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Dear Wall Street, we need you – best, New York

Lost in all the talk about a smaller, more regulated Wall Street is the effect the changes may have on people who don’t actually work in the industry. After all, bankers and traders make a nice wage, and rich people pay more in taxes. Is New York permanently losing its breadwinners? Yes, says a senior fellow at the Manhattan Institute, and it may have an effect on all city residents.

Speaking to Crain’s New York, Nicole Gelinas said the securities industry in the city currently employs just 170,000 people, down from a record 195,000 a decade ago. And all signs suggest that number will never again return to pre-recession levels.

So what’s the big deal? Despite employing just 4% of New York City’s workforce, bankers account for nearly 20% of total wages. Add in the fact that high-earning bankers get taxed at a more intensive rate, and we’ve got a potential problem on our hands.

"New York City and state have become unnaturally dependent on Wall Street," Gelinas told Crain’s. "It became a huge industry and helped pay for more police and social services. We don't have other ways of funding the budget."

However, we’ve still got two “good” things going for us. First, New York City has created more jobs in the last five years than during any five-year period in the last 50. And that’s without any help from Wall Street. So we’re becoming less reliant on that IV drip.

Second, banks continue to screw up, which isn’t necessarily good news for them or their victims but it’s been a nice boost for New York. As of late last year, New York had reaped more than $5 billion from settlements between banks and local regulators in 2014, roughly 18 times what it accounted for in the budget. Ironically, missteps by banks have cut – and added to – New York’s surplus. What will we ever do if Wall Street cleans up its act?

What’s In a Signature? (eFinancialCareers)

We reached out to a certified handwriting analyst who often consults with companies on hiring decisions to breakdown the signatures of Wall Street's elite. Blankfein, Dimon, Gross and Ackman all get skewered.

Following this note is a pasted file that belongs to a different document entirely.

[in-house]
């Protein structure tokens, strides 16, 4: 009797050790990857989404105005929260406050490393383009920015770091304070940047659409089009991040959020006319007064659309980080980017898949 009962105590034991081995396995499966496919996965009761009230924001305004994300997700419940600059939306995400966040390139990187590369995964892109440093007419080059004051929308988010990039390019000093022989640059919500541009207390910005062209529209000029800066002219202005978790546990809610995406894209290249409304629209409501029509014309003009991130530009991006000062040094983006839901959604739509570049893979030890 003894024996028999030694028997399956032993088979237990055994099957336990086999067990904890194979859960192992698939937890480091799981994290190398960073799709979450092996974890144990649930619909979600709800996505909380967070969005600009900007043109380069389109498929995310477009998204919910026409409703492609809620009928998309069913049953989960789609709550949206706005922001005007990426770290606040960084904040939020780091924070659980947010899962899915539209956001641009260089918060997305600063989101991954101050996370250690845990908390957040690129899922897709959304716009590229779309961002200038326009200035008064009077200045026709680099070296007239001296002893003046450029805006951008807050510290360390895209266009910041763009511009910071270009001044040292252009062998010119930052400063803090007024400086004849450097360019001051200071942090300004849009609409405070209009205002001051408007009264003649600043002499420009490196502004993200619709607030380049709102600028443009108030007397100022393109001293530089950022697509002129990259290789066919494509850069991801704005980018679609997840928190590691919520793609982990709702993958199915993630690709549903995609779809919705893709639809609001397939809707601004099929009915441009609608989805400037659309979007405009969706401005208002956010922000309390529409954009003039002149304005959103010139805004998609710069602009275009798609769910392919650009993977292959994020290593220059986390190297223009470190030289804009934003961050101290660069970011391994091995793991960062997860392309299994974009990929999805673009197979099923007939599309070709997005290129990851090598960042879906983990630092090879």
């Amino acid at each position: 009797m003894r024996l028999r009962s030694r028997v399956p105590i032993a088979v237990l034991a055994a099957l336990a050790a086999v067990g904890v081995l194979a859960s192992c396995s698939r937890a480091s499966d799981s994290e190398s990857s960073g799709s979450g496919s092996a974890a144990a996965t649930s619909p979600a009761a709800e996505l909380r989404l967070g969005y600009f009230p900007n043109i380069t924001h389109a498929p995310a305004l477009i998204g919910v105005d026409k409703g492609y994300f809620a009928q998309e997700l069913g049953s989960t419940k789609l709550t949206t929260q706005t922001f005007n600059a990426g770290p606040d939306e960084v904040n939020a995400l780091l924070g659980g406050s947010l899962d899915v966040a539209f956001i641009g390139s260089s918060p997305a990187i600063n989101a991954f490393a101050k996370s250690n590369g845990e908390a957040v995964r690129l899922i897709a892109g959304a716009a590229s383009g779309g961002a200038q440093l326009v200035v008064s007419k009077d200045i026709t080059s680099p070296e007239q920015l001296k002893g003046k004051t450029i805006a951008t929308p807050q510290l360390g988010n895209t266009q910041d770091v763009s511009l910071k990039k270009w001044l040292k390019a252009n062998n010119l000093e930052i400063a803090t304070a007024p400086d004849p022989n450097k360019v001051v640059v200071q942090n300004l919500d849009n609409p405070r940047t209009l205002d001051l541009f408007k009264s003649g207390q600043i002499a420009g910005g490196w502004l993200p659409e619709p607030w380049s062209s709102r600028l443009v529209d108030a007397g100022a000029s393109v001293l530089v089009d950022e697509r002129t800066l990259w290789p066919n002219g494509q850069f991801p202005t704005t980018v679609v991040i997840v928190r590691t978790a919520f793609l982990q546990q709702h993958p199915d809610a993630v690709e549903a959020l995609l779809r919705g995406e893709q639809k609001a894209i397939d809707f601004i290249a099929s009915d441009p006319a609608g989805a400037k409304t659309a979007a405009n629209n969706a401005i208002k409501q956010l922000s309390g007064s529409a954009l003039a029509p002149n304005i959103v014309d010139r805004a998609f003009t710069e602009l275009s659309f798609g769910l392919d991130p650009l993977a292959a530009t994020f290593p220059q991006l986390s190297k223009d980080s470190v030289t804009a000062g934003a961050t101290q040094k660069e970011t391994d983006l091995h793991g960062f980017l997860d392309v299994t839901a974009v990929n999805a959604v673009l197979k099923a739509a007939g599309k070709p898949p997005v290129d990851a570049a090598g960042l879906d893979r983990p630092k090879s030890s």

Big Payday at Boutiques? (eFinancialCareers)

Boutique investment banks pay more than any other firm on an average pay per head basis. Is this the reality?

‘Streamlining’ at JPM (Bloomberg)

J.P Morgan is considering scaling back some of its trading businesses, including its interest-rates and prime brokerage units as well as its so-called delta-one equities desk. However, Daniel Pinto, chief executive officer of J.P. Morgan’s corporate and investment bank, said the bank wouldn’t fully be exiting any businesses and didn’t foresee major job cuts. Elsewhere, J.P. Morgan was just ranked the world’s riskiest bank.

The Best Places to Work (Fortune)

Here are the 20 best places to work in financial services in the U.S., though it’s based more on workplace culture than pay and prestige. None of them are banks. There are a few brokerage and asset management firms. however.

‘Breaching Trust and Agreements’ (Bloomberg)

Perella Weinberg Partners has fired four bankers within its restructuring advisory group for attempting to launch their own firm. Now they are open to having those conversations, it appears.

DB and CS Handing Out Raises (FT)

Deutsche Bank and Credit Suisse are following in the footsteps of other banks by planning salary increases for junior staffers. It’s likely a combination of trying to remain competitive on the recruiting trail while also downplaying bonuses as part of compensation packages.

Phone Tag (Matt Levine)

Here’s one of the more interesting fraud cases you’ll hear. An SEC attorney called an investment firm to discuss potential insider trading by one of the company’s employees. Except it was the staffer in question who picked up the phone, so he pretended to be another employee and said his boss wasn’t around. When the phone rang again the next day, he pretended to be his boss. It didn’t work. Elsewhere, a waiter/fake hedge fund manager stole $1 million from clients and then tried to fake his own death. It too didn’t work.

Buzz Around the Office

Hmm… (Business Insider)

CNN’s latest report on terrorism has gone viral. The sub-tab: “ Terrorism Recruiting. ISIS Lures Victims With Kittens, Nutella.”

Quote of the Day: “Talking about music is like dancing about architecture.” – Steve Martin

AUTHORBeecher Tuttle US Editor

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